Skip to main content

Qitsualik: Of herbs and Inuit

Most folks assume that herbalism is an alien concept to Inuit, since Arctic plants were often not plentiful enough to command their attention. This is partly true, since Arctic plants only have a short window of opportunity (24-hour daylight of summer) in which to flourish. They are evolved to lie in wait, then explode into summer action. For three-quarters of the Arctic year, the world is all crisp, white, crunching angles. Suddenly, it is endless, moist, yielding color, a thousand different floral shapes in which fat black spiders, dancing flies, and numerous other creatures make their homes. But Inuit have always known, just as southern Aboriginal peoples have, that their plants are medicines waiting to be used.

Southern Aboriginal peoples have always made a great deal out of their traditional herbal knowledge - and justifiably so. Some of what I have learned from reading or talking to Indian elders can make a pharmacy look like a cheap candy store by comparison. But all of humanity is heir to the same genius, that ability to find an edge from our environment. Ancient Celts, for example, used sacred mistletoe leaves (not the poisonous berries) to soothe nervous disorders. Zulus rushed into battle after ingesting a concoction of roots and fungus that dulled pain. Ancient Greeks used lavender as a sedative - and a nice bath.

While many cultures have abandoned their traditional herbal knowledge in favor of modern pharmaceuticals (which I am not criticizing), the Aboriginal peoples of North America were overrun by European colonists only recently, so many of their elders still retain useful herbal knowledge. Luckily, a lot of it has found its way into book form.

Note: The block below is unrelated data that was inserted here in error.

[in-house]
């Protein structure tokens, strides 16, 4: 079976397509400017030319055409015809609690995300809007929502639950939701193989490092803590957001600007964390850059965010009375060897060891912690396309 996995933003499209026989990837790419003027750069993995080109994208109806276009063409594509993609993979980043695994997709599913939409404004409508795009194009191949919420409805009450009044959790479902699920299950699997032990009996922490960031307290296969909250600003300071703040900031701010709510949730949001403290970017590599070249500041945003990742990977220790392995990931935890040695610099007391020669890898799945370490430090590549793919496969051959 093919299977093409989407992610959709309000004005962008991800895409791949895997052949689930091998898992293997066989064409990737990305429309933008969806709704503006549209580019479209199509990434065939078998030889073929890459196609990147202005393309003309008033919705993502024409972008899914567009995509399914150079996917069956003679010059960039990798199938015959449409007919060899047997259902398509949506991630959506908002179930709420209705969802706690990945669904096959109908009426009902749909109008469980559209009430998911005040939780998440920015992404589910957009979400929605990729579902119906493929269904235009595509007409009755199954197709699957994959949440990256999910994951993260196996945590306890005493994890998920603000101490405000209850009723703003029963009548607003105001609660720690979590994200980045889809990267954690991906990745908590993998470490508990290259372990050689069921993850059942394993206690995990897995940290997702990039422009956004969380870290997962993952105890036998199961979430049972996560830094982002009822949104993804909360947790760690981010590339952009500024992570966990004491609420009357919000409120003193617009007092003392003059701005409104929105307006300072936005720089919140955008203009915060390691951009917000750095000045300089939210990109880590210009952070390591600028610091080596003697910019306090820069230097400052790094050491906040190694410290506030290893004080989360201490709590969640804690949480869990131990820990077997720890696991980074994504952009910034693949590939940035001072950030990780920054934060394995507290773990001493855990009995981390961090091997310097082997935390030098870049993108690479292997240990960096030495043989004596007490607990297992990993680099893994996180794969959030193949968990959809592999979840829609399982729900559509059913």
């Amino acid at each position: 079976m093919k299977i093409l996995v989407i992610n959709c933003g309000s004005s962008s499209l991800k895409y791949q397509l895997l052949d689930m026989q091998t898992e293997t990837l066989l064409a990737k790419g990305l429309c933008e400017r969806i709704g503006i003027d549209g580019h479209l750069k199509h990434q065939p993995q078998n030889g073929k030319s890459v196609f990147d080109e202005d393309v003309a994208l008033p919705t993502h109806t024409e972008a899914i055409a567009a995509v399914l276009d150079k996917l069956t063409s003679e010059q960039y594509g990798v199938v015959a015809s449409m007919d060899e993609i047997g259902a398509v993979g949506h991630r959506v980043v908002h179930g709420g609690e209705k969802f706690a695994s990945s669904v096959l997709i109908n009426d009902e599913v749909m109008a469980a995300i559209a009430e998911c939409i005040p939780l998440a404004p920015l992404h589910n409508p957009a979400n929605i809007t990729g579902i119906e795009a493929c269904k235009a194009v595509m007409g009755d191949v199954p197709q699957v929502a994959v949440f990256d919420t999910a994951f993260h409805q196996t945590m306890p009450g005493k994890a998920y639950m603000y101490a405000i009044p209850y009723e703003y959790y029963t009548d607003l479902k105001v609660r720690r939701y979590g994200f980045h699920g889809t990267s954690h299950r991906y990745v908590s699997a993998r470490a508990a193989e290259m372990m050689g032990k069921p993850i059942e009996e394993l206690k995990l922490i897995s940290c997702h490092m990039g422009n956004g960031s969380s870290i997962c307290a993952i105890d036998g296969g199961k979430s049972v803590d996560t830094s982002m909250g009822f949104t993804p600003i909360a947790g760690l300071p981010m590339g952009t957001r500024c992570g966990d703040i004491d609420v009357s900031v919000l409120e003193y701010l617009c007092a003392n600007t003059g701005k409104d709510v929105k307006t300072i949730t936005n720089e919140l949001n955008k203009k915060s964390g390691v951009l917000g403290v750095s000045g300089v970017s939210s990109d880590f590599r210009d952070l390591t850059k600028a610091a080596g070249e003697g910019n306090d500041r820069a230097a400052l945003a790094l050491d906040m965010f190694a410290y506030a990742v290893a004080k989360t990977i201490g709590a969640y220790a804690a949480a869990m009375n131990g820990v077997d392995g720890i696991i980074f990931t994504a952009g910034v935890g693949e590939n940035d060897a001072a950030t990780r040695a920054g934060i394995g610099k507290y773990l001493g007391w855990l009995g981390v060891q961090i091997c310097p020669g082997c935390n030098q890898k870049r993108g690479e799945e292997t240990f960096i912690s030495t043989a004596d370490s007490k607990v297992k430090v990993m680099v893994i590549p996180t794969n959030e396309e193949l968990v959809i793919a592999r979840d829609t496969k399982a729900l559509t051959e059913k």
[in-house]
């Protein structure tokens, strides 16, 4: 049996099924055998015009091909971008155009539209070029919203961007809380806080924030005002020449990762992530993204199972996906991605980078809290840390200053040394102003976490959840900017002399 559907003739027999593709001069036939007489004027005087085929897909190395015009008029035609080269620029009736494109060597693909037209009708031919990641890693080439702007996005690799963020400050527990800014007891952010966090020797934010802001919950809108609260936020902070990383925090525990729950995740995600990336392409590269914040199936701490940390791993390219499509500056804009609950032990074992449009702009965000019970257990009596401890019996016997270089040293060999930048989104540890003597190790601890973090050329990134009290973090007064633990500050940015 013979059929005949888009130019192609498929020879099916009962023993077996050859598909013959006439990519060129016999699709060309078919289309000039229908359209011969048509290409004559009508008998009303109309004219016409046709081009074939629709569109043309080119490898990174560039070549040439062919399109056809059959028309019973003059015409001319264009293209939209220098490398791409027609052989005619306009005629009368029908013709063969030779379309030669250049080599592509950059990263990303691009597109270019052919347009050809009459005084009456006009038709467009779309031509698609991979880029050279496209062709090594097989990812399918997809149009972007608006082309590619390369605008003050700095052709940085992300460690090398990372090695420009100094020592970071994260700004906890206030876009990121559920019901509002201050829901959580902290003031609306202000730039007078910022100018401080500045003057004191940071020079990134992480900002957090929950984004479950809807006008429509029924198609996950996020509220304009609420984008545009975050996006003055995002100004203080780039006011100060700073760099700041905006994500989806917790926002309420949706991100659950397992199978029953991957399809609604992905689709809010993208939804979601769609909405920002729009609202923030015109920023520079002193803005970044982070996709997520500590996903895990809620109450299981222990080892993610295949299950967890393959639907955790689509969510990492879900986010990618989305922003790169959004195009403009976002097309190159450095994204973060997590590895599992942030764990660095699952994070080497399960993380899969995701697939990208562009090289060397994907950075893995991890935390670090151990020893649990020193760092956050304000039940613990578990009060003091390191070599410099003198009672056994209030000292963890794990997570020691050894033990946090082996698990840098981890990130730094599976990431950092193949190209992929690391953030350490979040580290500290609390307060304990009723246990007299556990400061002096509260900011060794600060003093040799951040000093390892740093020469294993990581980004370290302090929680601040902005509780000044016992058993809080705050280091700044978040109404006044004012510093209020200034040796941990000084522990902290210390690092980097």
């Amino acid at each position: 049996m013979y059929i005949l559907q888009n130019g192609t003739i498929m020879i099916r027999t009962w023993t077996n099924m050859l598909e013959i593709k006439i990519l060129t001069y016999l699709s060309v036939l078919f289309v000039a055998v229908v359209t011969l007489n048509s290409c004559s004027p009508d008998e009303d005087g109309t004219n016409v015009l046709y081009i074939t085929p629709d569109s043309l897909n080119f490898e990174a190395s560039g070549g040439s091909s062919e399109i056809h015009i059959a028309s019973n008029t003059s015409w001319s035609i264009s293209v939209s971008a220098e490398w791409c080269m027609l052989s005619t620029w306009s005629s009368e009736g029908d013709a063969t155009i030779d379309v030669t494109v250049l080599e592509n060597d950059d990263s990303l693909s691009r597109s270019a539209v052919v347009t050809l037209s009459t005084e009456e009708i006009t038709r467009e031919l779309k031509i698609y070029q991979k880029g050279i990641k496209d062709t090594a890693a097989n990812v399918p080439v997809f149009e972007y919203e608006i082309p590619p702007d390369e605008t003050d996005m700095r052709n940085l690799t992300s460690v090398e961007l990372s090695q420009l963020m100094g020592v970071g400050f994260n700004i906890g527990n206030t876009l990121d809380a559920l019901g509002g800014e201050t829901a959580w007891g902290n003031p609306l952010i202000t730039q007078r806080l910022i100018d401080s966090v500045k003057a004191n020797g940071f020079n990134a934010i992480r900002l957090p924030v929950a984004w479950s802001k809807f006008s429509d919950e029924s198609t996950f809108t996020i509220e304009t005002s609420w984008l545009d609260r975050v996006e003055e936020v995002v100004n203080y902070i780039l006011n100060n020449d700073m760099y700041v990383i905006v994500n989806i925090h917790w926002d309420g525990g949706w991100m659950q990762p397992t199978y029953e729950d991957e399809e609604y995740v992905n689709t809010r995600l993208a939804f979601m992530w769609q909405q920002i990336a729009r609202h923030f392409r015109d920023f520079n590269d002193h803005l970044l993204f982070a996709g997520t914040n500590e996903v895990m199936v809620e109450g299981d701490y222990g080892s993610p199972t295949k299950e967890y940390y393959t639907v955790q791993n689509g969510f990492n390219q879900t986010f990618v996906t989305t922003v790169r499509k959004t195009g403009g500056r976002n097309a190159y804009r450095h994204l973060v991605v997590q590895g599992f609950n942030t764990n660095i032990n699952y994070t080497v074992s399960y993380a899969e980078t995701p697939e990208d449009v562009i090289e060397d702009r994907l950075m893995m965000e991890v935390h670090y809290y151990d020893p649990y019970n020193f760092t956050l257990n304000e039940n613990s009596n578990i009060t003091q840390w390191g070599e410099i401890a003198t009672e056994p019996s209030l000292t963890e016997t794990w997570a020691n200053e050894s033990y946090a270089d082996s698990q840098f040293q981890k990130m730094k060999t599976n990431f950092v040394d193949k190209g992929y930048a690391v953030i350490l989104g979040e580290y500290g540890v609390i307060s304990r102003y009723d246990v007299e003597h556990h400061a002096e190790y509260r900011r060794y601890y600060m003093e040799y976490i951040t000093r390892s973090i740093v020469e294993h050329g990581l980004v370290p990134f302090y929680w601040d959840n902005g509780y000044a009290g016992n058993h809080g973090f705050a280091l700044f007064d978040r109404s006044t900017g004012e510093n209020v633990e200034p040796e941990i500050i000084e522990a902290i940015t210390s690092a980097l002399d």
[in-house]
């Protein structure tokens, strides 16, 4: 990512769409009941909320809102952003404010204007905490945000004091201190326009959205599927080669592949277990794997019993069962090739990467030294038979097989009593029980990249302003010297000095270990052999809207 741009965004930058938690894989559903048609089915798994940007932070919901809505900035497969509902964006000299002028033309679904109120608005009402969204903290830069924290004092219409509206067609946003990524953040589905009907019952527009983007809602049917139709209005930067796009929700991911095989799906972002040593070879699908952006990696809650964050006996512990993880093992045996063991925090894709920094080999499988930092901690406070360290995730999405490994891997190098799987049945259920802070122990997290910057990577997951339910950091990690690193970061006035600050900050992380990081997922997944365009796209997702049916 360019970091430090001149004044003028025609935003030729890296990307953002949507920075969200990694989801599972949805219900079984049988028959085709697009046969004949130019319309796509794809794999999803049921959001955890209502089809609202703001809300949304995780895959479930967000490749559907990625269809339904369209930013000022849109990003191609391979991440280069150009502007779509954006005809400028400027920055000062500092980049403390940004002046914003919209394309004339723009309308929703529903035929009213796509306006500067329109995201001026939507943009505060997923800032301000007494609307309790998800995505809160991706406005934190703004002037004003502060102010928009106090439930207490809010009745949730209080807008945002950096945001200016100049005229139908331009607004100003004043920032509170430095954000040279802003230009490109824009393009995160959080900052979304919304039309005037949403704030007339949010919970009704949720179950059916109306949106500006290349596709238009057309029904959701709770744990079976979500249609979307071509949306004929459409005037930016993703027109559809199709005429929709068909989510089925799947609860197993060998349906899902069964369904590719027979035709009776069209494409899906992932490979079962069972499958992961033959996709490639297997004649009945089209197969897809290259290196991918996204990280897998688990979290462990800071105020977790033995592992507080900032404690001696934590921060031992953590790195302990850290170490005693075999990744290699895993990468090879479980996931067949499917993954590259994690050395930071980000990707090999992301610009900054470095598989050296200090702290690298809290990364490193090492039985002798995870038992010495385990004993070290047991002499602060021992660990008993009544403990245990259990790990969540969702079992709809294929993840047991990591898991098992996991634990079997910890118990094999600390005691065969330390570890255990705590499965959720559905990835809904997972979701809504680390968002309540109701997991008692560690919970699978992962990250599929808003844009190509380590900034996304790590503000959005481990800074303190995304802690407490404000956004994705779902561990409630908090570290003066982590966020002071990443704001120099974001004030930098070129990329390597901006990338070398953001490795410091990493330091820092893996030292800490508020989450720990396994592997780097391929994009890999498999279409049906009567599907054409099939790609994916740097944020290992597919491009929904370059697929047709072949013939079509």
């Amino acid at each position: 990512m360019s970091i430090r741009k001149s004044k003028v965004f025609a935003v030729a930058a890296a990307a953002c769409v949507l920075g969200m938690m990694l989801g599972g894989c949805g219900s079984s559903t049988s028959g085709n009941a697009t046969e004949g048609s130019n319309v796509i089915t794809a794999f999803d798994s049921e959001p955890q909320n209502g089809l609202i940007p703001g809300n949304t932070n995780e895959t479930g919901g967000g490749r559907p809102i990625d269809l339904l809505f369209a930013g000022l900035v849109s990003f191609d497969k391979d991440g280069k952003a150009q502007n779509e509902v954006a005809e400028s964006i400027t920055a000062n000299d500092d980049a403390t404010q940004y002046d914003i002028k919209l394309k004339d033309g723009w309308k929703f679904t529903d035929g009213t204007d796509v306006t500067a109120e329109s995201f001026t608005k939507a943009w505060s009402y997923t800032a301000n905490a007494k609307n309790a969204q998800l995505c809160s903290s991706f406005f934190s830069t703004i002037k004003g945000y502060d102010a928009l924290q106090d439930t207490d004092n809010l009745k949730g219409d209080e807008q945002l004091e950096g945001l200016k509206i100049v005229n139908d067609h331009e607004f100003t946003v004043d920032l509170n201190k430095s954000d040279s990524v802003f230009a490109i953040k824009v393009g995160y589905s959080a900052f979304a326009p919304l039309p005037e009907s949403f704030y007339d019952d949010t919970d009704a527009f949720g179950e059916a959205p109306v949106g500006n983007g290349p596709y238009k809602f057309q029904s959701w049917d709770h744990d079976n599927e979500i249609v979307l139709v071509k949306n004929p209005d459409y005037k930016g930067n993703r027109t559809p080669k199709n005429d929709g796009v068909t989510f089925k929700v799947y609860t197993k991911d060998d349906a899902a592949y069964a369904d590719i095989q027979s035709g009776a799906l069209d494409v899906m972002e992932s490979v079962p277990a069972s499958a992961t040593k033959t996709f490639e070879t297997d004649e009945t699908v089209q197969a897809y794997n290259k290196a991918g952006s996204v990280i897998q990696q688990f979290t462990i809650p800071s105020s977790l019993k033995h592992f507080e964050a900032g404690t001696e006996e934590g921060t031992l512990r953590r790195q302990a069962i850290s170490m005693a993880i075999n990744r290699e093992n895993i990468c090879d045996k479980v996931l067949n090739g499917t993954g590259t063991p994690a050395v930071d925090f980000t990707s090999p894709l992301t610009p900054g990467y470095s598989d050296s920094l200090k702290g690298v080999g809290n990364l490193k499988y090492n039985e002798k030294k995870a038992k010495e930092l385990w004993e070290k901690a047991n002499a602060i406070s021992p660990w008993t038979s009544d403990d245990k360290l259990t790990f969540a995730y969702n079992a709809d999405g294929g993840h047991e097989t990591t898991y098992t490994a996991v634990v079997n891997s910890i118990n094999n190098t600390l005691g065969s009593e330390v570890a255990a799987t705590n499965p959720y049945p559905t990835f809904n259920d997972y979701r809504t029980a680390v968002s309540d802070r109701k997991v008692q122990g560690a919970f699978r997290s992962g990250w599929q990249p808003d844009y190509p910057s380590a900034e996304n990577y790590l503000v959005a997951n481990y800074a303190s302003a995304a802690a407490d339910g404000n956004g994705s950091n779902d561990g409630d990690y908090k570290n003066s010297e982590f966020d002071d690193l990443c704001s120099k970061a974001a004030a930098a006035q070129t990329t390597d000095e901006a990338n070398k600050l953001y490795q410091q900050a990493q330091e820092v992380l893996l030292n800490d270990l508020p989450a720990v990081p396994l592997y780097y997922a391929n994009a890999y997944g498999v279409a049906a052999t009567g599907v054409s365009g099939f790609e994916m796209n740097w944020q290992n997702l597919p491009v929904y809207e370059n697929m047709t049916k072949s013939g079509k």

So why don't Inuit ascribe much importance to their own herbal knowledge? Well, firstly, Inuit were not just a little nomadic, but nomadic over almost incomprehensible distances - which is why "Eskimoan" circumpolar cultures can pretty much understand each other's languages. Secondly, the Arctic landscape varies greatly, causing the available plant life to do likewise. In other words, unlike in the South, there was little consistency in the types of plants Inuit were able to access. And consistency - predictability - is what survival is based upon.

Inuit medicines were typically based upon that most common Inuit resource: animals. Numerous traditional treatments utilized skins, fats, sinews and oils from a wide range of creatures. Seal fat, for example, was essential for treating snow blindness and burns. Seal bile was good for skin problems. The neck skin from a ptarmigan was prized as a light dressing. Lemming skin was used to drain boils.

Yet Inuit did possess herbal knowledge that varied from area to area, just as the plants did. Inuit near the tree line could access pine, the inner bark of which is rich in acetylsalicylic acid (natural aspirin). More importantly, tree line Inuit could gather juniper berries, known the world over for their antiseptic properties, as well as their utility in treating kidney and bladder problems, gas and mild infections.